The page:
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View Full Version : Uke Minutes 46 - How to hold Barre Chords



anaka
05-16-2009, 01:32 AM
Hey all you cool kids of the Underground! It's Uke Minutes time!

Uke Minutes 46 - How to hold Bar Chords (http://ukuleleunderground.com/2009/05/16/uke-minutes-46-how-to-hold-barre-bar-chords/) (yup, we really are on episode 46! ... that's waaaay past 28. dude.)

So, an ukulele player walks into a barre ...

How'd you guys like this one? I know a lot of you have been mentioning bar chord frustration and asking about them - did this vid help at all? Aldrine was trying to think of the best way to explain the thumb placement concept. He came up with talking about ducks.

Does it make sense? Do you have your own special tips/tricks for holding barre chords? Did you notice the real duck in the background of the video? Post your comments below!

ScottieUke
05-16-2009, 02:31 AM
I for one fit right into the noob category that is learning most chords for the first time... Although barring four strings isn't quite as hard as six; I still find that my E string settles into the "nook" of my knuckle, which leaves the string sounding muted. While using my middle finger as support does sometimes help, having it available for shaping the rest of some chords is often more useful.

What are some techniques out there that can help me (and others like me) with keeping those strings barred!?
Keep it Real!
///S

spots
05-16-2009, 07:26 AM
I thought that the text on the main page (below the video) contained an important piece of information not covered in the vid.

The text mentioned that when barring a chord one needs to place the thumb under the neck of the uke, rather than craddling the neck in the crook betweeen the index and thumb. This may be old hat to experienced players, but it's helpful information for new players. Making that transition of thumb placement smooth and quick takes practice.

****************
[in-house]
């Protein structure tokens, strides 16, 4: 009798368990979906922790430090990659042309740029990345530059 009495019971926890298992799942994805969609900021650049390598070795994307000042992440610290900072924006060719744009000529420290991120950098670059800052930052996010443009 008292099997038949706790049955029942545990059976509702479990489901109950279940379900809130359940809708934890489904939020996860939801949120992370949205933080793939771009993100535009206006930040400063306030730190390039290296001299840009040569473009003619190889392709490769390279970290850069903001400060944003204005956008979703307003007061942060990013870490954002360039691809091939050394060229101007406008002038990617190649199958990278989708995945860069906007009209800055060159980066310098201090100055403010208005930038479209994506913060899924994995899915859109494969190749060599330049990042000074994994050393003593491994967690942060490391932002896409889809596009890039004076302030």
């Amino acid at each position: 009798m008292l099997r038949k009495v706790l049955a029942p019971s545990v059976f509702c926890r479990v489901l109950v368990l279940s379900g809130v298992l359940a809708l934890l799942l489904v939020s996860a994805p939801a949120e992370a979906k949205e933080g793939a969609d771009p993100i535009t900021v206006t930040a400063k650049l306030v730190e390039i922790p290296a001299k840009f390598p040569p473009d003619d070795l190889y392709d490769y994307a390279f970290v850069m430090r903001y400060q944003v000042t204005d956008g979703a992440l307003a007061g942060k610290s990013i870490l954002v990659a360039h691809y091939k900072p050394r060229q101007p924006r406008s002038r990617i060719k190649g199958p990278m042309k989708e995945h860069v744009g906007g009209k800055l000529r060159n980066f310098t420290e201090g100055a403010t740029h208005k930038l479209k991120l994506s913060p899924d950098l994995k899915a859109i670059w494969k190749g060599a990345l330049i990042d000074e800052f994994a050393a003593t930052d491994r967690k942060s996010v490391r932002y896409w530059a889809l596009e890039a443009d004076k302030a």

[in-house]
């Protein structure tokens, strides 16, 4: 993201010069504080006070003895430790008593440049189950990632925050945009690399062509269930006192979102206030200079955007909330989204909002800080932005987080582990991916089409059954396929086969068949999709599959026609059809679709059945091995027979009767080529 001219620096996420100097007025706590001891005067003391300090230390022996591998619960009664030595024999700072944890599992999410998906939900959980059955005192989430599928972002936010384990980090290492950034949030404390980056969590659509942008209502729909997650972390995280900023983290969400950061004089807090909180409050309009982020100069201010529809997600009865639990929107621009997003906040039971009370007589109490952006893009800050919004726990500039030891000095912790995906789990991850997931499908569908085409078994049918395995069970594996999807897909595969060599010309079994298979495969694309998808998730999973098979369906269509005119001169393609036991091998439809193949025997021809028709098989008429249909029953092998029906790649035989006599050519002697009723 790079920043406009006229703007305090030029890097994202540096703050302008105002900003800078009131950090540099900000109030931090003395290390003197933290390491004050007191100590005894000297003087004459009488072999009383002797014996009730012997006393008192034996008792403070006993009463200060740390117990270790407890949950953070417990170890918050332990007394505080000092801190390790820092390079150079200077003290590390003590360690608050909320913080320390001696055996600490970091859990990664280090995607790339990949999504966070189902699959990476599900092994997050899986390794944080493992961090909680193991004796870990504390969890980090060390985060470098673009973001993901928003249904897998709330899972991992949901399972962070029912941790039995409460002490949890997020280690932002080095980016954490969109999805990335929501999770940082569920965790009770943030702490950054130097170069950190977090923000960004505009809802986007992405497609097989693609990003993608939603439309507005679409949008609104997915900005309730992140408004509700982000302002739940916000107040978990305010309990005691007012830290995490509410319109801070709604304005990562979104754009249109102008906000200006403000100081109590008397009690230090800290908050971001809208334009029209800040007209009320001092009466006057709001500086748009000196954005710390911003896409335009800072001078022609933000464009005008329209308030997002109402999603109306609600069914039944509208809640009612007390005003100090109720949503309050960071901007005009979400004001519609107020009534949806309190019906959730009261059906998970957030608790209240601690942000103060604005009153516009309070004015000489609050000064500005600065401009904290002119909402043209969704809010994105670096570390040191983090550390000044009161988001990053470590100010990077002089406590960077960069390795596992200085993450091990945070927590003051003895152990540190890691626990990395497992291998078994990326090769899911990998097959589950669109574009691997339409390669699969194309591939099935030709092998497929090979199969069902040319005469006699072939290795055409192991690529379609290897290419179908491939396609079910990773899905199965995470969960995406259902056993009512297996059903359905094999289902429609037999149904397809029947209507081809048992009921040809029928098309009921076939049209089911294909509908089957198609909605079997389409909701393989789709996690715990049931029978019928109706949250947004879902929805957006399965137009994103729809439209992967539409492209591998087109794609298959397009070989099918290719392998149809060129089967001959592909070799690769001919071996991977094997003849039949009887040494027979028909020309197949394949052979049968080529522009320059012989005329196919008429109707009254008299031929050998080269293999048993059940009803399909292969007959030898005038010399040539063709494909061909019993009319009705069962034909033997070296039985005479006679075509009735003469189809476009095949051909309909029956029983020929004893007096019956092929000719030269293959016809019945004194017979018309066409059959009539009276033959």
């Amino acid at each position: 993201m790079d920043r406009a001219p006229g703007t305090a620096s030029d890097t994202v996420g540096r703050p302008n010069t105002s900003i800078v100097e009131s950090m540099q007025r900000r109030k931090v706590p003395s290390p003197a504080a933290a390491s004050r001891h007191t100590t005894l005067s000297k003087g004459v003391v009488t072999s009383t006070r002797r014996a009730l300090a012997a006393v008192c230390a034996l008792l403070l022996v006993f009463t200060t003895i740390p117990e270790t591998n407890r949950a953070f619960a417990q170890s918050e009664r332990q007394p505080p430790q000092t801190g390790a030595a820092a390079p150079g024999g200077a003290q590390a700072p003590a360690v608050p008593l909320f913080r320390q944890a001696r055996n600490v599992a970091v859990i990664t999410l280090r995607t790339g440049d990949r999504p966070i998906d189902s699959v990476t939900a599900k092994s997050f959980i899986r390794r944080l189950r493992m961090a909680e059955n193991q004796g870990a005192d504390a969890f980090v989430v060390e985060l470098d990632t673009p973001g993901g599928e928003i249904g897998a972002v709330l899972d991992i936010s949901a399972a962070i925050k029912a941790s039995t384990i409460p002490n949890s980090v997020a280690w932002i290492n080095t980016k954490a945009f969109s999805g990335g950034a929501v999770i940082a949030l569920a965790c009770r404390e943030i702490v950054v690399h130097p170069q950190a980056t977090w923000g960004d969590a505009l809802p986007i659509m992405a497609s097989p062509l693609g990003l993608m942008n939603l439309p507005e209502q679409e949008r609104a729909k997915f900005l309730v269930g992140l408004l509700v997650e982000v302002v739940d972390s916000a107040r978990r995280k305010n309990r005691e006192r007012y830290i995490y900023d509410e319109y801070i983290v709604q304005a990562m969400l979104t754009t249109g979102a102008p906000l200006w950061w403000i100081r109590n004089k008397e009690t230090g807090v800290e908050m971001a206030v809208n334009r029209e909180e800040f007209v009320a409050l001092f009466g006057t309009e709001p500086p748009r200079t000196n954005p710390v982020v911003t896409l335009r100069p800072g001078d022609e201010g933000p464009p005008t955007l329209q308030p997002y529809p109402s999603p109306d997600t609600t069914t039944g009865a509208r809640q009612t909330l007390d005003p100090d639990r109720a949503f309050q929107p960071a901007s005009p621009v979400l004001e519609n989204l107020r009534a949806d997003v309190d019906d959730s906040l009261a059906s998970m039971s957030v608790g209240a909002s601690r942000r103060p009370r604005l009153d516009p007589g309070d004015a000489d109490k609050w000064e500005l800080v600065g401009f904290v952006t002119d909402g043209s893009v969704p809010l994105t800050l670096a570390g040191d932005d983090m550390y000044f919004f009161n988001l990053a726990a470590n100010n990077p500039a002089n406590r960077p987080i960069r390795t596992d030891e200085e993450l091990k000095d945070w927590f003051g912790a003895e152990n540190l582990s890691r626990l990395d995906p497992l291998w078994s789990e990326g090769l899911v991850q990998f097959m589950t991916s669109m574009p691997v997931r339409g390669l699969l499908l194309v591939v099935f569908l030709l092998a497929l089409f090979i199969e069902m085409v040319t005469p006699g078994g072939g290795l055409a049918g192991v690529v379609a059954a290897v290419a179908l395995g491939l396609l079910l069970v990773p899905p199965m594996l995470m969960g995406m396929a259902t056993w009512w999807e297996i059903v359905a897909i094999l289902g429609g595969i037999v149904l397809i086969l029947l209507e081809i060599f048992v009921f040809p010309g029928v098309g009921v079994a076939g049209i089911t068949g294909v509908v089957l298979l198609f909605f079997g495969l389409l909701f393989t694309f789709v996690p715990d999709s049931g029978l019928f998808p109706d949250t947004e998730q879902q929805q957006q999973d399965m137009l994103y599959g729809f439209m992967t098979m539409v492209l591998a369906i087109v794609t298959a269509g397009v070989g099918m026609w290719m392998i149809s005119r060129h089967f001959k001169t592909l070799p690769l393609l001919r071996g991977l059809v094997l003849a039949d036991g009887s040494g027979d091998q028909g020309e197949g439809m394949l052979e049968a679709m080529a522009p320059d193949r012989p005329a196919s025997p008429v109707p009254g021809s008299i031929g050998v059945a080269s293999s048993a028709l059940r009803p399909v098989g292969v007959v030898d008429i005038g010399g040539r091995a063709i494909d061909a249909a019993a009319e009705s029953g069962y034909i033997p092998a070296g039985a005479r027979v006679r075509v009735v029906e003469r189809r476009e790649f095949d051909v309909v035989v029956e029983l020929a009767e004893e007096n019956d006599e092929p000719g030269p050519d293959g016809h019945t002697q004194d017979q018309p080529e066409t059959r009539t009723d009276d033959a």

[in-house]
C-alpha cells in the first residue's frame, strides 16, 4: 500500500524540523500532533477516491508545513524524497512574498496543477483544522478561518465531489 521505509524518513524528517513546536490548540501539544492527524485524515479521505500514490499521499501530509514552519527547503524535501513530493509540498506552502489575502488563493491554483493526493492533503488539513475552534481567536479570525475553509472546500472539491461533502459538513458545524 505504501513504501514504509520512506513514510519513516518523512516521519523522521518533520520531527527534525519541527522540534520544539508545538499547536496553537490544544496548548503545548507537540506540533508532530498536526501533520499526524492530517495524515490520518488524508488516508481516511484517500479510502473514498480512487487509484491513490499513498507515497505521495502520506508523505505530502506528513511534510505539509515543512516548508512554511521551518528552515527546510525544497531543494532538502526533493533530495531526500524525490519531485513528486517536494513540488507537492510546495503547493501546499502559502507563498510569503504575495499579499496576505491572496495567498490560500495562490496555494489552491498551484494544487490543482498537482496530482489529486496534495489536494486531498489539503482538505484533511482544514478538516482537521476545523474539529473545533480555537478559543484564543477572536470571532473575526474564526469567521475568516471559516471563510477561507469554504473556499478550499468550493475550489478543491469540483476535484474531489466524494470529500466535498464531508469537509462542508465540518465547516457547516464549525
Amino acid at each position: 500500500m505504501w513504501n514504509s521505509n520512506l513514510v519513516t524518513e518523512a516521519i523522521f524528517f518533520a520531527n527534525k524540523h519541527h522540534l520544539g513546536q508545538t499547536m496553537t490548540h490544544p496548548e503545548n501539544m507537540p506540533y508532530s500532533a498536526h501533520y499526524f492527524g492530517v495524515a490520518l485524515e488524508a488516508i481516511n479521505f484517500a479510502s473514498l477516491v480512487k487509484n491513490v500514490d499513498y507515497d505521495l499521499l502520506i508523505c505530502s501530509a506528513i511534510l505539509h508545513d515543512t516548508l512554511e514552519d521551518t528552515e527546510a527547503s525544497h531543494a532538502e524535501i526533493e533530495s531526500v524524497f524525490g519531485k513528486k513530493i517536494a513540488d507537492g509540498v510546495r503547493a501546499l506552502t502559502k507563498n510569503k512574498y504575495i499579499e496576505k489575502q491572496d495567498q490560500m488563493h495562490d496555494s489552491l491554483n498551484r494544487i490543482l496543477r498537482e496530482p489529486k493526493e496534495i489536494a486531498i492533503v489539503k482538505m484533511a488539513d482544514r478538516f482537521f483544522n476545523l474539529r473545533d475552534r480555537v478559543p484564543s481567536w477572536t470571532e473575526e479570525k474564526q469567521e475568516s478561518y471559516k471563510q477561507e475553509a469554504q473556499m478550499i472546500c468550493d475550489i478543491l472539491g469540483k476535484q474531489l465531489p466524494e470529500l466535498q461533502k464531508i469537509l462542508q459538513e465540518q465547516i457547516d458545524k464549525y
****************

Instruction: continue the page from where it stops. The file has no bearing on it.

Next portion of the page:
Sometimes I find it quicker and easier to press the thumb up under the headstock rather than the neck.

Work those fingers out to build strength! Something like a "Grip Master" is great for this. A duck shadow puppet "bill press"!

ukemonkey
05-16-2009, 07:55 AM
I for one fit right into the noob category that is learning most chords for the first time... Although barring four strings isn't quite as hard as six; I still find that my E string settles into the "nook" of my knuckle, which leaves the string sounding muted. While using my middle finger as support does sometimes help, having it available for shaping the rest of some chords is often more useful.

What are some techniques out there that can help me (and others like me) with keeping those strings barred!?
Keep it Real!
///S

I've had the same problem, sometimes it helps to roll your finger slightly over to the side so you are pressing with a flatter or straighter surface. Other than that it's just shuffling your finger so that the strings avoid the creases! keep trying and you'll get it (i spent ages avoiding barres -but not bars- but you only learn by doing).
hope this helps
ukemonkey

ukemonkey
05-16-2009, 07:58 AM
Oh and has Aldrine got a different uke on the go?

8890
05-16-2009, 08:24 AM